Pelvic area pain in men

Finding help for pelvic pain: A patient’s story

Pelvic floor musclesIn the spring of 1996, André James* was under a great deal of stress. Married, with a young family to support, he was finishing his medical training at a big-city hospital and anxiously searching for a job. One day, he suddenly experienced severe testicular pain. It was as if someone grabbed both testicles and kept tightening his grip.

*Editor’s note: To protect his privacy, the patient’s name and some biographical details have been changed. All medical details are as reported. A patient’s physicians are usually not named, per editorial policy, but James requested that some be included in this article, and the physicians agreed.

Frightened, James immediately saw a urologist, who examined him, ran several tests, and declared that he could find nothing wrong. But he noted that he often saw police officers, who were under tremendous stress, with the same symptoms. Stress, the physician said, might have triggered James’ symptoms, but he prescribed an antibiotic just in case one of the tests had failed to detect a bacterial infection. It took two rounds of antibiotics and several weeks’ time, but the pain finally went away. And when James found a job at another hospital, the stress went away, too.

James forgot all about the problem until 2004, when he developed testicular pain again. This time, however, the pain was somewhat different. It moved from one testicle to the other and then migrated above his pubic bone. He urinated frequently, and when he did, he felt as if he were urinating boiling water. His penis hurt, and the pain grew more intense after he had sex. He saw another urologist, who did a complete workup. Once again, the doctor couldn’t find any obvious problems, and the laboratory tests all came back negative. The doctor concluded that James had chronic pelvic pain syndrome (CPPS), a type of prostatitis.Biofeedback equipment One possible cause: excessive tightness in the muscles of the pelvic floor (see Figure 1).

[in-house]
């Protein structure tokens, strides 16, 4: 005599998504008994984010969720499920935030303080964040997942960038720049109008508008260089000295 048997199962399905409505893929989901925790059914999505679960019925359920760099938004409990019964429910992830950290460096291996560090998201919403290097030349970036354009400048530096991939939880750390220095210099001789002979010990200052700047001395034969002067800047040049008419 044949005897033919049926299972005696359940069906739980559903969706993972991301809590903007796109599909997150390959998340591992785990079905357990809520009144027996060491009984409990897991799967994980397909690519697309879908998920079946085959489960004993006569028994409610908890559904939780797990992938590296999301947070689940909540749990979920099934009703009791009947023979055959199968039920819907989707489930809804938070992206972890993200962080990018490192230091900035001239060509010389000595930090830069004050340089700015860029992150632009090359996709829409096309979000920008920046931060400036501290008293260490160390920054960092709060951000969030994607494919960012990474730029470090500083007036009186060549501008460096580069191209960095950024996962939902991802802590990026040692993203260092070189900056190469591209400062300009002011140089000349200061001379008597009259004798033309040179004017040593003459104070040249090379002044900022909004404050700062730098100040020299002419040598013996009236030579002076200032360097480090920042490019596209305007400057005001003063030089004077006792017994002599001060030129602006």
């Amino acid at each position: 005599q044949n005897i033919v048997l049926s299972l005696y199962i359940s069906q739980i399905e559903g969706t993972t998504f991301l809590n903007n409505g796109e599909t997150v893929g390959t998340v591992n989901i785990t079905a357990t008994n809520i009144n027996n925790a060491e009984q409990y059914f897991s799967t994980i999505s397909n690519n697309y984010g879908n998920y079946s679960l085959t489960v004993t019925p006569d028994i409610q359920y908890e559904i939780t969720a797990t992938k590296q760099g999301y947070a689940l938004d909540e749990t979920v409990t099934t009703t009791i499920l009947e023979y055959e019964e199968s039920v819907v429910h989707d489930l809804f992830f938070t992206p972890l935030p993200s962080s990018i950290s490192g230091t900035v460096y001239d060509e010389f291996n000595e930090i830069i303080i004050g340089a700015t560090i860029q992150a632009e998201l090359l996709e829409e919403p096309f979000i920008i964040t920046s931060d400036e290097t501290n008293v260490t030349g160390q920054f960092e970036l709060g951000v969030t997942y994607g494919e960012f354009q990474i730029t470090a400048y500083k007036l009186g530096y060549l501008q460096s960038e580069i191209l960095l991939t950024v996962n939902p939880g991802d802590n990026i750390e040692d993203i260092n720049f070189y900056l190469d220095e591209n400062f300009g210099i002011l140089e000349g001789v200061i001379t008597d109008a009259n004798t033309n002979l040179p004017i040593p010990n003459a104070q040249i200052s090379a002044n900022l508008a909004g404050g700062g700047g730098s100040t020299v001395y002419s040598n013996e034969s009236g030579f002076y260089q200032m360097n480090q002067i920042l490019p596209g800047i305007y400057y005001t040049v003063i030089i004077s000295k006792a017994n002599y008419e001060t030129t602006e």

Figure 1: Pelvic floor muscles

Tightness in muscles that compose the pelvic floor can lead to pelvic pain, often called prostatitis, and difficulty urinating. The pink circle represents the prostate, which lies beneath the muscles.

The doctor prescribed lorazepam (Ativan), a drug often used as a muscle relaxant, and anti-inflammatory medications. He also suggested mild exercise, applying heat to the perineum, and sitting in a hot bath. The lorazepam worked best — just 1 milligram a day relieved James’ pain.

Easier Said Than Done
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Helius has cured me sing praises to thee

by yf---

Proctalgia fugax
Proctalgia fugax is a severe, cramp-like pain, deep in the anal canal. It usually
lasts for a few minutes, but can sometimes last for up to half an hour. You may
feel a need to defecate urgently, but nothing happens. It may even make you
feel dizzy, or give you a headache. It occurs in both men and women. The pain
often wakes sufferers at night, and men may have an erection at the same
time

Guys:

by ---

Ok, I'm a guy and I've wondered if any other men have ever tried to "double jack" themselves by holding one of the testicals and tubes tightly upon ejaculation? I tried this and it hurt like hell. The idea was to have the ability to come twice in a short period of time. To have a double orgasm.
It didn't really work out quite that way and resulted in physical pain for the testical that I held as well as the vas deferens tube. I held it very tightly though and pinched the vas deferens so what I think happened is I may have herniated my vas deferens. Does anyone know if this is possible?
I don't think I've ruptured it because there is no blood or signs of infection

Grimm!

by ---

Ok, I'm a guy and I've wondered if any other men have ever tried to "double jack" themselves by holding one of the testicals and tubes tightly upon ejaculation? I tried this and it hurt like hell. The idea was to have the ability to come twice in a short period of time. To have a double orgasm.
It didn't really work out quite that way and resulted in physical pain for the testical that I held as well as the vas deferens tube. I held it very tightly though and pinched the vas deferens so what I think happened is I may have herniated my vas deferens. Does anyone know if this is possible?
I don't think I've ruptured it because there is no blood or signs of infection

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